What Did the Squatters Do for Us? Their Primal-Screaming, Trotskyist, Free-Love Solution to a 1970s Housing Problem Has a Message for the Modern Era of Soaring Property Prices
Cohen, Nick, New Statesman (1996)
BBC4 has had the good idea of running a series on the lost world of the 1970s left. It has produced films on radical feminists, who did change the world although not in the way they intended, and on disastrous attempts to create a socialist newspaper, which are always a laugh. Both are fine, but the first documentary, Property is Theft, by Vanessa Engle, is excellent. It describes how, just 30 years ago, tens of thousands of people could live independently of the state in British cities for next to nothing. That time, and that possibility, feels as remote today as Anglo-Saxon Wessex.
The squatters' movement began in the mid-1960s. Jim Radford, a former merchant navy seaman, led desperate families into homes abandoned either because the fascist movement in Germany had dropped bombs on them or because the modern movement in architecture had scheduled them for demolition. Radford spotted that the law protected squatters once they were in. Councils and developers could evict them, but it took a hard struggle. After the disastrous slum clearance programme of the Sixties collapsed under the weight of popular protest and its own inability to build homes on a human scale, many landlords just threw up their hands and let the squatters stay.
By the time Engle takes up the story, in 1974, there were 30,000 squatters in London alone. She concentrates on one street, Villa Road in Brixton, just south of the Thames. Lambeth Council had planned to knock down its Victorian terraces and build yet more tower blocks, but the money had run out and so had patience with brutal high-density housing. The homes stood vacant, and so young white radicals, nearly all of them Oxbridge graduates, forced their way in.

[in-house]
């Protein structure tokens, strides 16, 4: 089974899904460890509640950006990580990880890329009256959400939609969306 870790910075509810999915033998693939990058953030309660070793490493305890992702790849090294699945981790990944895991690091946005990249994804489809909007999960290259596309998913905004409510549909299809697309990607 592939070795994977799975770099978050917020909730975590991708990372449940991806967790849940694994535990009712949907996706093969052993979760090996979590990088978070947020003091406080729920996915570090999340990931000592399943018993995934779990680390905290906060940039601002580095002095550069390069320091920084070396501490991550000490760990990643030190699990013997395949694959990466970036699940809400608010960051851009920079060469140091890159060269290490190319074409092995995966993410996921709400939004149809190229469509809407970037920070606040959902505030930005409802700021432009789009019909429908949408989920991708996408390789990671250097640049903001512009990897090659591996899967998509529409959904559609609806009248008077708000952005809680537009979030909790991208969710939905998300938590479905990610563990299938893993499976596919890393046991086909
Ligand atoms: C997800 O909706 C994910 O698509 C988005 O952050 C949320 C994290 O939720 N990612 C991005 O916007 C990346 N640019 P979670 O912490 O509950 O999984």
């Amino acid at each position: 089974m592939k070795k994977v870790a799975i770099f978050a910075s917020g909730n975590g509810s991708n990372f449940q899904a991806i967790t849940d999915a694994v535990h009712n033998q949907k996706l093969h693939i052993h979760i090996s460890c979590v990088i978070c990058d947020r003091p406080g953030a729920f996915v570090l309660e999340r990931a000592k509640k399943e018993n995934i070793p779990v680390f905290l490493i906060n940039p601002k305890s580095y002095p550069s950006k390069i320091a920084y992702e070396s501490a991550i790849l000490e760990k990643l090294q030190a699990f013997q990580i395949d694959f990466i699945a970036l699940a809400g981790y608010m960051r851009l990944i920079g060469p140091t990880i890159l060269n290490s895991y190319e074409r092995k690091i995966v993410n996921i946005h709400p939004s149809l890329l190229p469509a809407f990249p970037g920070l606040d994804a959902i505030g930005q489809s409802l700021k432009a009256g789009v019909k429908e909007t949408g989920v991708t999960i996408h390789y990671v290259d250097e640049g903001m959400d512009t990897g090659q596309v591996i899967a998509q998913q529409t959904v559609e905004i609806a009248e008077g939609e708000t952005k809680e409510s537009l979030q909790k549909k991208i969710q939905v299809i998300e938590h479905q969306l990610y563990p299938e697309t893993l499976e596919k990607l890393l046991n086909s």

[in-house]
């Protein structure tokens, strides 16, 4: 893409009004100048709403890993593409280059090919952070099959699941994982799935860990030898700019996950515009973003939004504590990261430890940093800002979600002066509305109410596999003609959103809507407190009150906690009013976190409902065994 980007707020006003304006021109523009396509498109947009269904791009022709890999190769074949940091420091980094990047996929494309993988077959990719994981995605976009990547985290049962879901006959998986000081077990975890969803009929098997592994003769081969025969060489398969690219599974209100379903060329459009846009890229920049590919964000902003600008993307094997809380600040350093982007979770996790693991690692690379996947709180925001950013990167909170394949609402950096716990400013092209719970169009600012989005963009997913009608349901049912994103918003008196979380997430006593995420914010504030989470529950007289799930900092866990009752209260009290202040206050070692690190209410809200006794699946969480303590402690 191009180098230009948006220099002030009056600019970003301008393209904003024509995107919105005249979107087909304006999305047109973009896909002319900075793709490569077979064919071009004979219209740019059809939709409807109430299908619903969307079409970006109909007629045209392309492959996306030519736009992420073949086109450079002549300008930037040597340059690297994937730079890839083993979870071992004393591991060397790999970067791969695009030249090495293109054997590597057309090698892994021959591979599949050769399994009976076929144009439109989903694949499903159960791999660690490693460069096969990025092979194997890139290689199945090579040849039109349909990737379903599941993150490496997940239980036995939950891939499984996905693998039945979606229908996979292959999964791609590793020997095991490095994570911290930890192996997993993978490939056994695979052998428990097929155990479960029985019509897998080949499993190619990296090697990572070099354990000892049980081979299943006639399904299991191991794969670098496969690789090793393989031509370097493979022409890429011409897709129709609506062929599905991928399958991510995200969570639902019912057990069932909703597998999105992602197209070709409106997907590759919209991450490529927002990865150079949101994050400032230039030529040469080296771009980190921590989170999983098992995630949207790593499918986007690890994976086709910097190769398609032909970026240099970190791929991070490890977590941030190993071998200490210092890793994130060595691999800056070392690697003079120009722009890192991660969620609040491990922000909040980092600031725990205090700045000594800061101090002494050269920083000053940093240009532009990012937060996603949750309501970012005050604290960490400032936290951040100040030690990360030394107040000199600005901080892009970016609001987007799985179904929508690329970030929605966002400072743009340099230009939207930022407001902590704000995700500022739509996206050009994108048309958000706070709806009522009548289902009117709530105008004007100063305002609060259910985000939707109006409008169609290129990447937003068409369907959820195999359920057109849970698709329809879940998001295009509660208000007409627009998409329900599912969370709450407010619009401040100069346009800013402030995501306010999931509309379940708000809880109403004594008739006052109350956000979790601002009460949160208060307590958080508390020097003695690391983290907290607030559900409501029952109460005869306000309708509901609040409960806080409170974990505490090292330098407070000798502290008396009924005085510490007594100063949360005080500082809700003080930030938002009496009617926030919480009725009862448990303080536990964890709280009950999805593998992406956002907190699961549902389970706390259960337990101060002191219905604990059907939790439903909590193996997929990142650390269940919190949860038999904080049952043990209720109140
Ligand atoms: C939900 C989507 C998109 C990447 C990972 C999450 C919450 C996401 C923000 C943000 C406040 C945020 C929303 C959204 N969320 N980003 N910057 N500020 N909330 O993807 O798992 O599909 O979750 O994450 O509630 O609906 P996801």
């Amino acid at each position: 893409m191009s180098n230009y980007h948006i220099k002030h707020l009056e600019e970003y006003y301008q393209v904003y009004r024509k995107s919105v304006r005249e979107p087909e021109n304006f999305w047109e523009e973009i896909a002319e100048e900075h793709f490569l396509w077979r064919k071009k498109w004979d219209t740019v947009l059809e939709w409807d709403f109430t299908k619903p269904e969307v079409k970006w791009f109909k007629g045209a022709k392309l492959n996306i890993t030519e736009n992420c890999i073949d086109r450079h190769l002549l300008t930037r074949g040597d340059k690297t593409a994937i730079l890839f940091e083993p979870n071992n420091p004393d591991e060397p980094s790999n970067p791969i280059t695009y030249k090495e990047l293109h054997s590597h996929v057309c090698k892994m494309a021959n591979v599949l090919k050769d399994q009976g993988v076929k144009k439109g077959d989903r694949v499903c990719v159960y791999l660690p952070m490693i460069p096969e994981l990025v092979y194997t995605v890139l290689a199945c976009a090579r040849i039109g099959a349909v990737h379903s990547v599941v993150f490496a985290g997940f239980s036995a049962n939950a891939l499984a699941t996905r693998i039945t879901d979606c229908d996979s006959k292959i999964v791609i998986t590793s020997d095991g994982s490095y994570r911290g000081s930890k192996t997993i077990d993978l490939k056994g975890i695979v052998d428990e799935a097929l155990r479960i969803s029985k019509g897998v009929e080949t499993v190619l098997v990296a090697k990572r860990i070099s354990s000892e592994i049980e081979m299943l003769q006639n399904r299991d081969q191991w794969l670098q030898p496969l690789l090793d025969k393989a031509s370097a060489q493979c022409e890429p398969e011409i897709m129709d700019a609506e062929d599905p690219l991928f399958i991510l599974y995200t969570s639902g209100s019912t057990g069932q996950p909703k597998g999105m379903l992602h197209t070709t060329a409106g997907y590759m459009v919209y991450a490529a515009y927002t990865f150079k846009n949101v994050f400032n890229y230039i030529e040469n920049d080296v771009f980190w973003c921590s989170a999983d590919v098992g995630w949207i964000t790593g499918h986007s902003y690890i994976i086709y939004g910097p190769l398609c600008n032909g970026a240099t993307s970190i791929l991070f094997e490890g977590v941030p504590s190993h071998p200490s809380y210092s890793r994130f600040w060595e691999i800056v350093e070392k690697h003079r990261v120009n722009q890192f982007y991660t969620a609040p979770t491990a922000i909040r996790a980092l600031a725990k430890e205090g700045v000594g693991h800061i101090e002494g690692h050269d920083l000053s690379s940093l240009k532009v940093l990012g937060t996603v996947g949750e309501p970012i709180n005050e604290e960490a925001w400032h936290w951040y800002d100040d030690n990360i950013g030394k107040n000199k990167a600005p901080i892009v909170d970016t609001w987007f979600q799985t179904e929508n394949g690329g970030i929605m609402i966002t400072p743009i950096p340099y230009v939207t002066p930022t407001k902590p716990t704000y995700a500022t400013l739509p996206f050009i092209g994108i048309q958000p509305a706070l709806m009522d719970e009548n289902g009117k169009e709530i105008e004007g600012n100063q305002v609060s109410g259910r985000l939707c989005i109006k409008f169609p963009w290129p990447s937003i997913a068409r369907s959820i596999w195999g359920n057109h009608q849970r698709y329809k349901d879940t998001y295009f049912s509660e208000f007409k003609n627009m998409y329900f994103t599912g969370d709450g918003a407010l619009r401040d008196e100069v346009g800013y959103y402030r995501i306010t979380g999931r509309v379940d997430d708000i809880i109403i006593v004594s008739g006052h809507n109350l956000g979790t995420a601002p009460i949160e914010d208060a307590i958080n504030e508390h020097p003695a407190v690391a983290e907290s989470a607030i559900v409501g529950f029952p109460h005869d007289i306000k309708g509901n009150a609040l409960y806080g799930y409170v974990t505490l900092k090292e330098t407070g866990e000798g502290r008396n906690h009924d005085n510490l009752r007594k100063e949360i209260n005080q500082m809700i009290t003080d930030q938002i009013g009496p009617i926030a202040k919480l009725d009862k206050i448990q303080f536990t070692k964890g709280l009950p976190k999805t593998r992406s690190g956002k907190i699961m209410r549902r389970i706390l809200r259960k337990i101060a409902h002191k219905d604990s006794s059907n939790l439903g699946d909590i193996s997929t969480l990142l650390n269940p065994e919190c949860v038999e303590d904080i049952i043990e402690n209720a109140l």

They were clear from the start that they would use the privilege of rent-free accommodation to organise a revolution. It is touching to hear them looking back. A working-class girl could barely understand the conversation of her social superiors. "It was all Marx, Marx, blah, blah," she says. However, the other interviewees emphasised that they meant what they said. "'Dialectical materialism' and 'historical materialism' were phrases which tripped off the tongue," says one. "We actually thought that we could produce a revolution and increase the power of working people," says another.
They joined Trotskyist groups and picket lines. An Old Etonian from Villa Road, Xander Fraser, was the first squatting officer the Transport & General Workers' Union hired (and in all likelihood the first Old Etonian it hired as well).
Their belief that revolution was imminent was not quite as far-fetched as it now seems. The latest cabinet papers show an anonymous minister in the 1974 Labour government warning Harold Wilson that if "inflation accelerates further a deep constitutional crisis can no longer be treated as fanciful speculation". The rise of the far left and right, the power cuts, the slump and a civil war in Northern Ireland pushed Sir. William Armstrong, the head of the Home Civil Service, into a spectacular nervous breakdown. He was "really quite mad at the end", one Tory minister in the 1970-74 Heath government recalled. On the fringe of one Anglo-American summit outside Oxford he spotted Armstrong "lying on the floor and talking about moving the red army from here and the blue army from there".
Engle does not tackle the dark side of the far left of the time. She mentions that the Workers' Revolutionary Party hung around Villa Road, but doesn't add that it was a cult organised to worship Gerry Healy, a paranoid schizophrenic and rapist who took Saddam Hussein's shilling. She compensates, however, by showing that when you don't have to worry about the mortgage, revolution is not the only game you can play.
The personal politics of the 1968 generation were more important in the long run than their dialectical materialism. …